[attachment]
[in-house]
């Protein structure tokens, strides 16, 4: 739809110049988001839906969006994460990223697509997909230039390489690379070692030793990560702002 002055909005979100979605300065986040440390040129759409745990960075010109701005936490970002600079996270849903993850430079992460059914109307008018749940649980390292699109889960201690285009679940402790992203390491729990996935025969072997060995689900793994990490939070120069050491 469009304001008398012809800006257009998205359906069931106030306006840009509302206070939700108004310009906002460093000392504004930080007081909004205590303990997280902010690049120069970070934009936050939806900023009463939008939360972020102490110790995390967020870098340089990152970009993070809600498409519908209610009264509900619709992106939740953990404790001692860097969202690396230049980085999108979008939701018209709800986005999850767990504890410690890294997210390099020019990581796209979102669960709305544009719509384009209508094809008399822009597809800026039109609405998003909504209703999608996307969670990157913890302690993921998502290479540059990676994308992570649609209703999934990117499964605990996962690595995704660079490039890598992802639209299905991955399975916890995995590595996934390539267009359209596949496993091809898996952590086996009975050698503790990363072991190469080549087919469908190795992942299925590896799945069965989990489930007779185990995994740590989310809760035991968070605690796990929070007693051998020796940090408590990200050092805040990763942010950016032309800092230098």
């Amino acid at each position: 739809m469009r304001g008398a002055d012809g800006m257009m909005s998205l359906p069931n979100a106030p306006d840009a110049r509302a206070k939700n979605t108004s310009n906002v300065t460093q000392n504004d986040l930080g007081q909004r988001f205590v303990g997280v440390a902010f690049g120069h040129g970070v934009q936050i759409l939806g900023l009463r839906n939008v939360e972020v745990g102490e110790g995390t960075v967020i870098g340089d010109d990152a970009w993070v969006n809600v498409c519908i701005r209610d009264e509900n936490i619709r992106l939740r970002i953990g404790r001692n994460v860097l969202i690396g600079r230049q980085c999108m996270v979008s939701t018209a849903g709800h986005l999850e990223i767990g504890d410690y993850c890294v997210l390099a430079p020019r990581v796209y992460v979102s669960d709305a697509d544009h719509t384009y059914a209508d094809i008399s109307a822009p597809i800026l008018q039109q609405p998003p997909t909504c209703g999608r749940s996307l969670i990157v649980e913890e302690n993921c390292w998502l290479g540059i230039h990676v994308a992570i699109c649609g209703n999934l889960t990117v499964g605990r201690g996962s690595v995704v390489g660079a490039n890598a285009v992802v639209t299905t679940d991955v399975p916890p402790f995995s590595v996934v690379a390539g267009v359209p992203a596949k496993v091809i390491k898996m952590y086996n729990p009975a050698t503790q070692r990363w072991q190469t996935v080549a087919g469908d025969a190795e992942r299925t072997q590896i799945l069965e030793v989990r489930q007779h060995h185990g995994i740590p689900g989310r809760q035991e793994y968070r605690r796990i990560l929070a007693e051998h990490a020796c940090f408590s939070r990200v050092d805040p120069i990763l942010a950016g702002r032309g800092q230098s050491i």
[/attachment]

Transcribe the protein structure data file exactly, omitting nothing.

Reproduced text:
[in-house]
């Protein structure tokens, strides 16, 4: 739809110049988001839906969006994460990223697509997909230039390489690379070692030793990560702002 002055909005979100979605300065986040440390040129759409745990960075010109701005936490970002600079996270849903993850430079992460059914109307008018749940649980390292699109889960201690285009679940402790992203390491729990996935025969072997060995689900793994990490939070120069050491 469009304001008398012809800006257009998205359906069931106030306006840009509302206070939700108004310009906002460093000392504004930080007081909004205590303990997280902010690049120069970070934009936050939806900023009463939008939360972020102490110790995390967020870098340089990152970009993070809600498409519908209610009264509900619709992106939740953990404790001692860097969202690396230049980085999108979008939701018209709800986005999850767990504890410690890294997210390099020019990581796209979102669960709305544009719509384009209508094809008399822009597809800026039109609405998003909504209703999608996307969670990157913890302690993921998502290479540059990676994308992570649609209703999934990117499964605990996962690595995704660079490039890598992802639209299905991955399975916890995995590595996934390539267009359209596949496993091809898996952590086996009975050698503790990363072991190469080549087919469908190795992942299925590896799945069965989990489930007779185990995994740590989310809760035991968070605690796990929070007693051998020796940090408590990200050092805040990763942010950016032309800092230098």
């Amino acid at each position: 739809m469009r304001g008398a002055d012809g800006m257009m909005s998205l359906p069931n979100a106030p306006d840009a110049r509302a206070k939700n979605t108004s310009n906002v300065t460093q000392n504004d986040l930080g007081q909004r988001f205590v303990g997280v440390a902010f690049g120069h040129g970070v934009q936050i759409l939806g900023l009463r839906n939008v939360e972020v745990g102490e110790g995390t960075v967020i870098g340089d010109d990152a970009w993070v969006n809600v498409c519908i701005r209610d009264e509900n936490i619709r992106l939740r970002i953990g404790r001692n994460v860097l969202i690396g600079r230049q980085c999108m996270v979008s939701t018209a849903g709800h986005l999850e990223i767990g504890d410690y993850c890294v997210l390099a430079p020019r990581v796209y992460v979102s669960d709305a697509d544009h719509t384009y059914a209508d094809i008399s109307a822009p597809i800026l008018q039109q609405p998003p997909t909504c209703g999608r749940s996307l969670i990157v649980e913890e302690n993921c390292w998502l290479g540059i230039h990676v994308a992570i699109c649609g209703n999934l889960t990117v499964g605990r201690g996962s690595v995704v390489g660079a490039n890598a285009v992802v639209t299905t679940d991955v399975p916890p402790f995995s590595v996934v690379a390539g267009v359209p992203a596949k496993v091809i390491k898996m952590y086996n729990p009975a050698t503790q070692r990363w072991q190469t996935v080549a087919g469908d025969a190795e992942r299925t072997q590896i799945l069965e030793v989990r489930q007779h060995h185990g995994i740590p689900g989310r809760q035991e793994y968070r605690r796990i990560l929070a007693e051998h990490a020796c940090f408590s939070r990200v050092d805040p120069i990763l942010a950016g702002r032309g800092q230098s050491i």